Office: 2001 McGill College, 1451
Department of Psychology
2001 McGill College, 7th floor
My research explores how people form and express intergroup bias in attitudes and behavior. I investigate how such bias is presented both explicitly, when mental processes are more controlled, and implicitly, when mental processes are more automatic and uncontrolled. I study this question across many social domains, such as race, politics, religion, age, sexual orientation, and physical attractiveness. Through this work, I seek to discover how intergroup bias can be best conceptualized, measured, and reduced. In particular, I examine these issues by using large, diverse samples and applying novel methodologies.
Forscher, P.S., Lai, C.K., Axt, J.R., Ebersole, C.R., Herman, M., Devine, P.G. & Nosek, B.A. (in press). A meta-analysis of change in implicit bias. Journal of Personality and Social Psychology.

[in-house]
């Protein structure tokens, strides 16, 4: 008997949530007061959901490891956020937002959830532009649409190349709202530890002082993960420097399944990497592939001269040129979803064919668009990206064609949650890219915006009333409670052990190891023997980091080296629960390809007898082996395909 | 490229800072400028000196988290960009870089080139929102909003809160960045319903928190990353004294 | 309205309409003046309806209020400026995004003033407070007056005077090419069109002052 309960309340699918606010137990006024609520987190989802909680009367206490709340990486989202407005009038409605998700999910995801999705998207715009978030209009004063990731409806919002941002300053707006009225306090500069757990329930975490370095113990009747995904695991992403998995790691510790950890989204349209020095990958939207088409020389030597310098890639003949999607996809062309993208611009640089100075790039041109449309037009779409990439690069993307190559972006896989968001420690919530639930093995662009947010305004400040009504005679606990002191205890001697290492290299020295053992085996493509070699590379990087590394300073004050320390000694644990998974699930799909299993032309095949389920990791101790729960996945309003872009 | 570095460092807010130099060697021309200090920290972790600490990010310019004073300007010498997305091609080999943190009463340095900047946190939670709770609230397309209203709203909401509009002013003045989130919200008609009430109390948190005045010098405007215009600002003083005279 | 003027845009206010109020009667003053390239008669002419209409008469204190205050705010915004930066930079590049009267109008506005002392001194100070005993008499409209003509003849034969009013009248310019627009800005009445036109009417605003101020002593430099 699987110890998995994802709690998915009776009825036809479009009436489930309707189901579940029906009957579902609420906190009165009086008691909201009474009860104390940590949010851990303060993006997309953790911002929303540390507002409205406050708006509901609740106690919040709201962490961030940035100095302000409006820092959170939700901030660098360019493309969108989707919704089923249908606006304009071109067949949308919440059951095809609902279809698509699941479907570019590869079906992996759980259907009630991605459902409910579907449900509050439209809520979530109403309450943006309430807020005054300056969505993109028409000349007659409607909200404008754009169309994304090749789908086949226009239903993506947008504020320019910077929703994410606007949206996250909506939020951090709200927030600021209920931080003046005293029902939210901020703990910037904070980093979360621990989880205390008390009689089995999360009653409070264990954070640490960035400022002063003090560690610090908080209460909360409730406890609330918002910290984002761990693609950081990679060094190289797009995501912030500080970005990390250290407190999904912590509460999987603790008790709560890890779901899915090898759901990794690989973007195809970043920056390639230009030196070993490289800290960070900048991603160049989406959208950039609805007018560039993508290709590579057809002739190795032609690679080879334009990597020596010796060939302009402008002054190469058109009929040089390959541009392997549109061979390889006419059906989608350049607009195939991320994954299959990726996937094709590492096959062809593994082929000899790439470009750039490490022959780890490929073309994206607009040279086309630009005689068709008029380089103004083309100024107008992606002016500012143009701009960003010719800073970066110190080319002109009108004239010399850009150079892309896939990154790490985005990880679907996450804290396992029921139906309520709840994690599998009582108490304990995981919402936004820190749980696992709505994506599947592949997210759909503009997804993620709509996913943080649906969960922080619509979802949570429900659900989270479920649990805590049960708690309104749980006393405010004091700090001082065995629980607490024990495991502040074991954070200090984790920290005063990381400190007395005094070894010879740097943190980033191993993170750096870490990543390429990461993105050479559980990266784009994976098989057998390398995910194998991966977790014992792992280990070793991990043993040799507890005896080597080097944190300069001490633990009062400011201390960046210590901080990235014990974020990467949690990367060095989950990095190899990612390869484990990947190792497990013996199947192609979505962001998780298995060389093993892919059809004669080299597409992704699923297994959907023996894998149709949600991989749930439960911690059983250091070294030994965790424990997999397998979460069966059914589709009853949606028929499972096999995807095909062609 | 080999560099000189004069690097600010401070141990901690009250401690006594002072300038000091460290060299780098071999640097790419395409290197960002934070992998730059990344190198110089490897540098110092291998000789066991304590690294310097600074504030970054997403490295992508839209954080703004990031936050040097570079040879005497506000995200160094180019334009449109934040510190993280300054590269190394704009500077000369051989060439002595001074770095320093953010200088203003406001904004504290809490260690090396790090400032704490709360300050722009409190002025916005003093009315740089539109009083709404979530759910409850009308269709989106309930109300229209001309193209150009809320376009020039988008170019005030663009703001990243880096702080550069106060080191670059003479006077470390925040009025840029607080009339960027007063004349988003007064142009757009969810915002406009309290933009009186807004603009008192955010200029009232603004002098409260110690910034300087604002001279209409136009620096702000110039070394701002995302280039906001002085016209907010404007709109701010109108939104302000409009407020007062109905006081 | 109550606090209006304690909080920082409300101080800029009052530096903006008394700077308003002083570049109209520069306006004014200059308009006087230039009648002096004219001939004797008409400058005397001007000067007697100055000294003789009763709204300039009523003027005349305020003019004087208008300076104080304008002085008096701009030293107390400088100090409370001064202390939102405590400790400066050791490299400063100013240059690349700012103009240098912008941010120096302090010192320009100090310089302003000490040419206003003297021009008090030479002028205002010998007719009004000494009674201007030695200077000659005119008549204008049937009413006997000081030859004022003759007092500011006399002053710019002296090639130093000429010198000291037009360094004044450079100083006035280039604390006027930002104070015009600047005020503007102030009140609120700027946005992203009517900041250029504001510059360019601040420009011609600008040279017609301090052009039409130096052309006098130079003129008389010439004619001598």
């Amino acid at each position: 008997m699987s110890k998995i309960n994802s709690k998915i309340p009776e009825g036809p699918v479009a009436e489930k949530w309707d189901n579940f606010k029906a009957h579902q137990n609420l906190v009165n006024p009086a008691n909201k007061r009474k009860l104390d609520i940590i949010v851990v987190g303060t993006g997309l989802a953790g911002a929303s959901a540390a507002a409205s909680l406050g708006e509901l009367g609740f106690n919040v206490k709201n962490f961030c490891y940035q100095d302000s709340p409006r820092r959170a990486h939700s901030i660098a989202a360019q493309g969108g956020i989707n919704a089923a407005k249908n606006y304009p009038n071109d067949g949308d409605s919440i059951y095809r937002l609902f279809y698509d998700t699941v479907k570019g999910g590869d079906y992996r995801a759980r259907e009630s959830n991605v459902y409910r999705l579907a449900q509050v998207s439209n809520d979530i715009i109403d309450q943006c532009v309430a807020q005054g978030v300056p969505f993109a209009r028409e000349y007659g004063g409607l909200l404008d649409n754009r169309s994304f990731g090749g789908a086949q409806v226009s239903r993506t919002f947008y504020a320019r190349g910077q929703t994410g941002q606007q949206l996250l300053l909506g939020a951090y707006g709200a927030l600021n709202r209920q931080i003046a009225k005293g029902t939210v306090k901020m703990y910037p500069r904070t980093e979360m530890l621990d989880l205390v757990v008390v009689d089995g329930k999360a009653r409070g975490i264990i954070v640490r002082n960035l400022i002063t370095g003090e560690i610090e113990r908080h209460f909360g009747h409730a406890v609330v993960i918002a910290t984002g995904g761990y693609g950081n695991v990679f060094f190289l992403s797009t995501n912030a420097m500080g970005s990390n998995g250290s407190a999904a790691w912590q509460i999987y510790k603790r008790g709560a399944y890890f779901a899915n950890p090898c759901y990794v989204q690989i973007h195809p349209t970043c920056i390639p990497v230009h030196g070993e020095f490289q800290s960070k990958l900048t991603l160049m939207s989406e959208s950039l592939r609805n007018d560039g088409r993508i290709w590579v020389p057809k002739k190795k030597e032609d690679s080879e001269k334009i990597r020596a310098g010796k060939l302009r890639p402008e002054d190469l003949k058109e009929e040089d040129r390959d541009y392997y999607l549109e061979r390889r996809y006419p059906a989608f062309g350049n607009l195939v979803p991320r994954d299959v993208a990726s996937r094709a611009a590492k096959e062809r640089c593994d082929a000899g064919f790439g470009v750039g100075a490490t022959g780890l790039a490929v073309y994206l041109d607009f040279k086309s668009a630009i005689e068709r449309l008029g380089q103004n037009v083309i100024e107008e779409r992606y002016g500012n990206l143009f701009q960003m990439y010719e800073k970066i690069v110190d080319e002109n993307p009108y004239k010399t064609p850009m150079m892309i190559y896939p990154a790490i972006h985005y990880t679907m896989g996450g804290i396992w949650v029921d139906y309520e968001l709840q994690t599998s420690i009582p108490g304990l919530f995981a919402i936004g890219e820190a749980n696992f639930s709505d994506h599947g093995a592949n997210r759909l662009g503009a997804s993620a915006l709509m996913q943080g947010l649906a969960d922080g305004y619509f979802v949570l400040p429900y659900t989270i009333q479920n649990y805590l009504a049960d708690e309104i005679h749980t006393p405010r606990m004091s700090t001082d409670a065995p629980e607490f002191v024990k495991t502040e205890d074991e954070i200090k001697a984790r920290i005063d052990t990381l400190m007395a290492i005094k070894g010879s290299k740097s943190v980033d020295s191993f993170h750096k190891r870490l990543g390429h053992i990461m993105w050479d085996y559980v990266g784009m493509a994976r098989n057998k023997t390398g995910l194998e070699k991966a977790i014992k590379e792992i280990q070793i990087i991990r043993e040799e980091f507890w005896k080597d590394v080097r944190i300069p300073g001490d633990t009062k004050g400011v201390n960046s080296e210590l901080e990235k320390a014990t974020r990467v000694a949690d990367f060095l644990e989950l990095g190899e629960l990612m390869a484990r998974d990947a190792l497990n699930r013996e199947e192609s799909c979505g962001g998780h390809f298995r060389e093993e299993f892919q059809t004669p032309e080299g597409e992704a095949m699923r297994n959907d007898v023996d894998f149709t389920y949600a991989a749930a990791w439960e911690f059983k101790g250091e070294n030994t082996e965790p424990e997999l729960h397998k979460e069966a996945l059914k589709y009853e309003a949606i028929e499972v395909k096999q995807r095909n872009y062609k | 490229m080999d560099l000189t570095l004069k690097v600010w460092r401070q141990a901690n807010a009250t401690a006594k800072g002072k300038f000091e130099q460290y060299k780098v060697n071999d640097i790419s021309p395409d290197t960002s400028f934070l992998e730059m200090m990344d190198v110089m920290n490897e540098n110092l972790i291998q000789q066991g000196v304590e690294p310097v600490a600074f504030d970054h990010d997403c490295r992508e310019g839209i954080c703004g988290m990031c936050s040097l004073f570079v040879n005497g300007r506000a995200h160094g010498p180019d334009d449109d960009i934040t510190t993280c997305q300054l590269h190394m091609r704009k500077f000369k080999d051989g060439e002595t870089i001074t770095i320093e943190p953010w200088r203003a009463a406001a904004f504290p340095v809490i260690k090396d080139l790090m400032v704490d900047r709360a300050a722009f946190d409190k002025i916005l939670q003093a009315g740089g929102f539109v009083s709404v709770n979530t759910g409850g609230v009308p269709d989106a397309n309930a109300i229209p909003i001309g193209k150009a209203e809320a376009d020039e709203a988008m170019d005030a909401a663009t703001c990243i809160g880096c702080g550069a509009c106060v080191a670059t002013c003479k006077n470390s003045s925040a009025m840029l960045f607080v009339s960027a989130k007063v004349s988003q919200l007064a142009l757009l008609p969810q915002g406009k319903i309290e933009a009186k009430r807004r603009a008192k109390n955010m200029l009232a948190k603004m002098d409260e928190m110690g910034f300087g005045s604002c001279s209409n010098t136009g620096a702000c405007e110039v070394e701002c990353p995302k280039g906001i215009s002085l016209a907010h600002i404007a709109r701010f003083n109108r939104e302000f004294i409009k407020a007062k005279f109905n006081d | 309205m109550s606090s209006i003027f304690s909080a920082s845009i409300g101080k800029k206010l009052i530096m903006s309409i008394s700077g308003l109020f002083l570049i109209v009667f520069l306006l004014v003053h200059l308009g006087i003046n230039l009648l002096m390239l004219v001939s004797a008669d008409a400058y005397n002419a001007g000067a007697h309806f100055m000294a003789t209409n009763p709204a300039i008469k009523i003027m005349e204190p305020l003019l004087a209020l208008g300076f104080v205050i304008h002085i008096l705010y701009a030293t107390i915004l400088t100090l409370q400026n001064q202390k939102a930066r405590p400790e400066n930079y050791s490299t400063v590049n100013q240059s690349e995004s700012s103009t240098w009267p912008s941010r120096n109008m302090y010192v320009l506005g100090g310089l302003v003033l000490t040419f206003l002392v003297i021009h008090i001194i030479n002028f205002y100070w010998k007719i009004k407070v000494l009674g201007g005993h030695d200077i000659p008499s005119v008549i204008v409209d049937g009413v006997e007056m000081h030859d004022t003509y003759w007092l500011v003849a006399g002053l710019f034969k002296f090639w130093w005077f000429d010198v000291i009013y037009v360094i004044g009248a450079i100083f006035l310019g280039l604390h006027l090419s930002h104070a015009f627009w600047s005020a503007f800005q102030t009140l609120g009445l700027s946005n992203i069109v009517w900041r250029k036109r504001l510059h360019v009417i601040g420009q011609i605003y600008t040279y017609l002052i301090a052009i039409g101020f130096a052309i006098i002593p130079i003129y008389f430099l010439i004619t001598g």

Axt, J.R. & Lai, C.K. (2019). Reducing discrimination: A bias versus noise perspective. Journal of Personality and Social Psychology, 117, 26-49.
Axt, J.R., Nguyen, H., & Nosek, B.A. (2018). The Judgment Bias Task: A reliable, flexible method for assessing individual differences in social judgment biases. Journal of Experimental Social Psychology, 76, 337-355.
Axt, J.R., & Trawalter, S. (2017). Whites demonstrate anti-Black associations but do not reinforce them. Journal of Experimental Social Psychology, 70, 8-18.
Axt, J.R., Ebersole, C.R. & Nosek, B.A. (2014). The rules of implicit evaluation by race, religion and age. Psychological Science, 25, 1804-1815.